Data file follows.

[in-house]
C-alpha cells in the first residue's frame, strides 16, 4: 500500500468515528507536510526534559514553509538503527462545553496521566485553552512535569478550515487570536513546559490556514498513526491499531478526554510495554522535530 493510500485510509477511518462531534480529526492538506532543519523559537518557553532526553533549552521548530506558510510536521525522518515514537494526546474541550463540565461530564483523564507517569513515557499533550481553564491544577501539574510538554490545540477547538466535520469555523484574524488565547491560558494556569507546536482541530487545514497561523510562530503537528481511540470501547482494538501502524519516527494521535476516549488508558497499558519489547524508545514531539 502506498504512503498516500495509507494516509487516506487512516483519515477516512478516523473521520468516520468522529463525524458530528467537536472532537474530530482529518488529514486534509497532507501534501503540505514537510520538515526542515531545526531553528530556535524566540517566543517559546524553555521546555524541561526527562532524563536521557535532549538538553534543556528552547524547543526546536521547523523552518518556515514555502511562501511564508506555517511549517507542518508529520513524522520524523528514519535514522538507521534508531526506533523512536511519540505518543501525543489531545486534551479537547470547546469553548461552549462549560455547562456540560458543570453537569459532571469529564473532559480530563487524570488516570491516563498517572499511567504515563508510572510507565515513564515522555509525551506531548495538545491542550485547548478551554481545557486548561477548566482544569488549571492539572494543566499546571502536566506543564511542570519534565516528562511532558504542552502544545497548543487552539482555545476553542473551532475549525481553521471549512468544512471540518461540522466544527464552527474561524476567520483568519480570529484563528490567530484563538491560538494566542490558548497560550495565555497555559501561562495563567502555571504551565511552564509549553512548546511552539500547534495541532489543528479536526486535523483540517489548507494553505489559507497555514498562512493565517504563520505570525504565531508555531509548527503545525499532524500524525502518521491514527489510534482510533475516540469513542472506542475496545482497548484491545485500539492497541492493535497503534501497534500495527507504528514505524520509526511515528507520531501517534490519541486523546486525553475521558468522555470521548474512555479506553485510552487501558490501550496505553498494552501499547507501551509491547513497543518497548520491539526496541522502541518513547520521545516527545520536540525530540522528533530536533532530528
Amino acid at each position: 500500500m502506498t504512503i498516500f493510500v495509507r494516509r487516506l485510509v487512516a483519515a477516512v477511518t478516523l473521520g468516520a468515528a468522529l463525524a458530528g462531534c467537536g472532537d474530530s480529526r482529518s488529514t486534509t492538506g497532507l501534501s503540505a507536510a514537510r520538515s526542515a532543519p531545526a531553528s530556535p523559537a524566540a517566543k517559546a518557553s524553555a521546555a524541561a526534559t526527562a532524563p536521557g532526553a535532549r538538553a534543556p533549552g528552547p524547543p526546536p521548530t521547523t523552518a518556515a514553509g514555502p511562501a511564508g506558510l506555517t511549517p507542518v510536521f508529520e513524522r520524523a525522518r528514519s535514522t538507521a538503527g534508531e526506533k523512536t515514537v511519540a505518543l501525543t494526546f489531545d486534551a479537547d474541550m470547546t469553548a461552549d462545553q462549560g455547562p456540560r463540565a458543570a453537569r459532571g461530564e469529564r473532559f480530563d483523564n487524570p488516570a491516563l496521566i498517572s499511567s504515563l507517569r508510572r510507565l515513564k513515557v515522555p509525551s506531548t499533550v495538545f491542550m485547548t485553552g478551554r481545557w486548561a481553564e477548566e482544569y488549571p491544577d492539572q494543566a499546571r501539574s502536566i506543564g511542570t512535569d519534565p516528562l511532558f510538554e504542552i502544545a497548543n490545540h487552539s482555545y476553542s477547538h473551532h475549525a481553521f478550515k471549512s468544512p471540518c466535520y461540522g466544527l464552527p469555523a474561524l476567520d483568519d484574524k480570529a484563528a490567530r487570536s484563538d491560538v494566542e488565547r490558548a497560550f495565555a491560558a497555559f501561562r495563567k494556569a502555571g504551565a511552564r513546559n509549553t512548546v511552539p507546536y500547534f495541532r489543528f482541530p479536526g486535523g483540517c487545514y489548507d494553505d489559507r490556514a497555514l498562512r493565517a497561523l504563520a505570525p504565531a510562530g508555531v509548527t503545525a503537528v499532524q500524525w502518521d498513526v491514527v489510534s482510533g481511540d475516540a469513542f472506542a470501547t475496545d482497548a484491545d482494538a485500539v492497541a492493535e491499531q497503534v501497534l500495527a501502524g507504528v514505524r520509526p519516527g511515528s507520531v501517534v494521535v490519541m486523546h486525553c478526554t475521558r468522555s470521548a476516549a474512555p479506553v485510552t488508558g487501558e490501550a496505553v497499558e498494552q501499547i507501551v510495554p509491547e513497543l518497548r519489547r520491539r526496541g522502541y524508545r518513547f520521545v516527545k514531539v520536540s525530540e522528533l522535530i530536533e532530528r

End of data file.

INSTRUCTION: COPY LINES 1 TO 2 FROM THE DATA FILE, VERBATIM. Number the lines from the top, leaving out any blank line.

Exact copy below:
[in-house]
C-alpha cells in the first residue's frame, strides 16, 4: 500500500468515528507536510526534559514553509538503527462545553496521566485553552512535569478550515487570536513546559490556514498513526491499531478526554510495554522535530 493510500485510509477511518462531534480529526492538506532543519523559537518557553532526553533549552521548530506558510510536521525522518515514537494526546474541550463540565461530564483523564507517569513515557499533550481553564491544577501539574510538554490545540477547538466535520469555523484574524488565547491560558494556569507546536482541530487545514497561523510562530503537528481511540470501547482494538501502524519516527494521535476516549488508558497499558519489547524508545514531539 502506498504512503498516500495509507494516509487516506487512516483519515477516512478516523473521520468516520468522529463525524458530528467537536472532537474530530482529518488529514486534509497532507501534501503540505514537510520538515526542515531545526531553528530556535524566540517566543517559546524553555521546555524541561526527562532524563536521557535532549538538553534543556528552547524547543526546536521547523523552518518556515514555502511562501511564508506555517511549517507542518508529520513524522520524523528514519535514522538507521534508531526506533523512536511519540505518543501525543489531545486534551479537547470547546469553548461552549462549560455547562456540560458543570453537569459532571469529564473532559480530563487524570488516570491516563498517572499511567504515563508510572510507565515513564515522555509525551506531548495538545491542550485547548478551554481545557486548561477548566482544569488549571492539572494543566499546571502536566506543564511542570519534565516528562511532558504542552502544545497548543487552539482555545476553542473551532475549525481553521471549512468544512471540518461540522466544527464552527474561524476567520483568519480570529484563528490567530484563538491560538494566542490558548497560550495565555497555559501561562495563567502555571504551565511552564509549553512548546511552539500547534495541532489543528479536526486535523483540517489548507494553505489559507497555514498562512493565517504563520505570525504565531508555531509548527503545525499532524500524525502518521491514527489510534482510533475516540469513542472506542475496545482497548484491545485500539492497541492493535497503534501497534500495527507504528514505524520509526511515528507520531501517534490519541486523546486525553475521558468522555470521548474512555479506553485510552487501558490501550496505553498494552501499547507501551509491547513497543518497548520491539526496541522502541518513547520521545516527545520536540525530540522528533530536533532530528